Climbing with kids is such a great activity but have you ever thought of trying to climb with your preschooler?

At 3 years old kids have the ability to start climbing while attached to a rope. They have the cognitive understanding to listen well to safety and rules and the physical capability to climb. Climbing with toddlers, babies, and preschoolers can be a lot of fun for the whole family.

Get started climbing with toddlers and preschoolers with these tips.

Note: These tips come from being a kids climbing instructor when I was younger, a teacher and our experience going with our daughter at aged 3.

Climbing with Preschoolers

Pre-Climb: Educate Yourself

Typically you cannot put a 3 year old in a climbing class until they are a few years older. This means that you need to know all the skills yourself. Make sure that you know how to properly belay and climb before taking your toddler in the gym.

Want to get learn how to indoor climb?

Take a 2 hour belay class and then practice climbing a few sessions with a friend/family member before taking your 3 year old to the gym. Outdoor climbing is a little more complicated so I suggest sticking to indoor climbing unless you know some friends that can take you outdoors.

Please note: Some climbing gyms won’t even let your little one climb until they are 4 years old or older so check before you go to avoid disappointment.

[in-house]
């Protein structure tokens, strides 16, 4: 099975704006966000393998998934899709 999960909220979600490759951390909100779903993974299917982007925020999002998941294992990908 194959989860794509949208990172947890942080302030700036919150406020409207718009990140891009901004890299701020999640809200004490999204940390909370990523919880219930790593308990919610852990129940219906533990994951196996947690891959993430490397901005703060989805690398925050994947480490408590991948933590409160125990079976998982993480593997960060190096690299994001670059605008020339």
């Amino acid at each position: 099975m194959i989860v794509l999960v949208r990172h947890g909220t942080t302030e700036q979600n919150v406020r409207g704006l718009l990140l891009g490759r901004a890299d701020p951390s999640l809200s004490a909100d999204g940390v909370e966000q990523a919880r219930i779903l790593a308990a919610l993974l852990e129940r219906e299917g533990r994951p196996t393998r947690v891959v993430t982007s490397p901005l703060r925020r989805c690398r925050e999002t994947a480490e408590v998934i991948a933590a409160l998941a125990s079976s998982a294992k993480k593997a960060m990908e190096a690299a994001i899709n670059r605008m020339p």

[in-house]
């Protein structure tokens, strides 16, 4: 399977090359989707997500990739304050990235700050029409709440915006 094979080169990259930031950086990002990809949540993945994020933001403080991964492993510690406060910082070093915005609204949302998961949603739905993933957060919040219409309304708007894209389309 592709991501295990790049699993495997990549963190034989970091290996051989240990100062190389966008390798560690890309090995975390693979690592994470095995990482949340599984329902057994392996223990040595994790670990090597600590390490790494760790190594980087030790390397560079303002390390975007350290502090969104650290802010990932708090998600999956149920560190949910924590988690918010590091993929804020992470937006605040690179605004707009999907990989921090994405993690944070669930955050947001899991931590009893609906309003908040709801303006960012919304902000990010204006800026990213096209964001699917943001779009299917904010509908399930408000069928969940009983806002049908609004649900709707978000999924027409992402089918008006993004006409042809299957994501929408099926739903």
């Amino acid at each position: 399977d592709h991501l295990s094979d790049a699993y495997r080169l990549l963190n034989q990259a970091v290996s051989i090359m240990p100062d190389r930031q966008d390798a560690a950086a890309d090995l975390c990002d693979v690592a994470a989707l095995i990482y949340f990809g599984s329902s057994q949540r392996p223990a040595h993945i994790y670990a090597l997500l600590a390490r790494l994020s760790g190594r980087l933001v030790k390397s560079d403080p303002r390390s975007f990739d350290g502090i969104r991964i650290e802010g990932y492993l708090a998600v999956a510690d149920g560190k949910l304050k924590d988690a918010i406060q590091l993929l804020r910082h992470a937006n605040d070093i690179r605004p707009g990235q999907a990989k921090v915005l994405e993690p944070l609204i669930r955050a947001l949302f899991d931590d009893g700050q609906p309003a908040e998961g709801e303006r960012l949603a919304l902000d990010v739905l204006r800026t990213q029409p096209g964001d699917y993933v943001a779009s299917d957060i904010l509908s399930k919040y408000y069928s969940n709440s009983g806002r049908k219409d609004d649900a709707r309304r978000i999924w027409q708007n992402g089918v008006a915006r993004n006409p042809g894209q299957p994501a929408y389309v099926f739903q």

Climbing shoes are recommended but not necessary. Unfortunately most climbing gyms DO NOT have small enough climbing shoes for rent which means that you will have to buy them. We have been using the  La Sportiva Stickit Kid’s Rock Climbing Shoe, Green, 34/35 M US  for our 3 year old daughter.


Use a full body harness on your babies and toddlers like the Petzl Ouistiti, Beal Bambi II  or the Edelridfraggle II Harness.   It is recommended that  you use a full body harness until the age of 5.

If your kid is four or five and you want a harness that will grow with them, consider purchasing the Petzl Macchu with The Body attachment. Climbing gyms do not always have one of these for rent.

Remember… After you put the harness on your child do a triple check to make sure it is secure especially if you are the only one around to check them.

I actually had the staff do a double check the first time I went just to add one extra check.


Use  a GriGri instead of an ATC. This gives you a little bit more security while your little one is climbing especially if you find yourself right at the wall helping them figure out which route to take.

Wear Tight Pants/Shorts

This may seem like an odd suggestion but our daughter’s pants kept getting stuck on the climbing holds when she was being lowered. This was because of the slant of the wall which makes it hard to push off with your feet when rappelling.

Climbing with Toddler Tips

Let’s talk about the actual climbing experience. What to teach them and how to get them comfortable on the wall. Here are my top 4 tips to get started.

Teach them Communication

Teach them to say “Climb” and then have them wait for you to say “Climb On”. Once they have heard you say climb on then tell them to say “Climbing”.

Why is it important to teach your preschooler climbing communication at a young age?

Besides the fact that they can actually learn the proper communication, your toddler or preschooler will want to either jump on the wall or they will be nervous when they start climbing.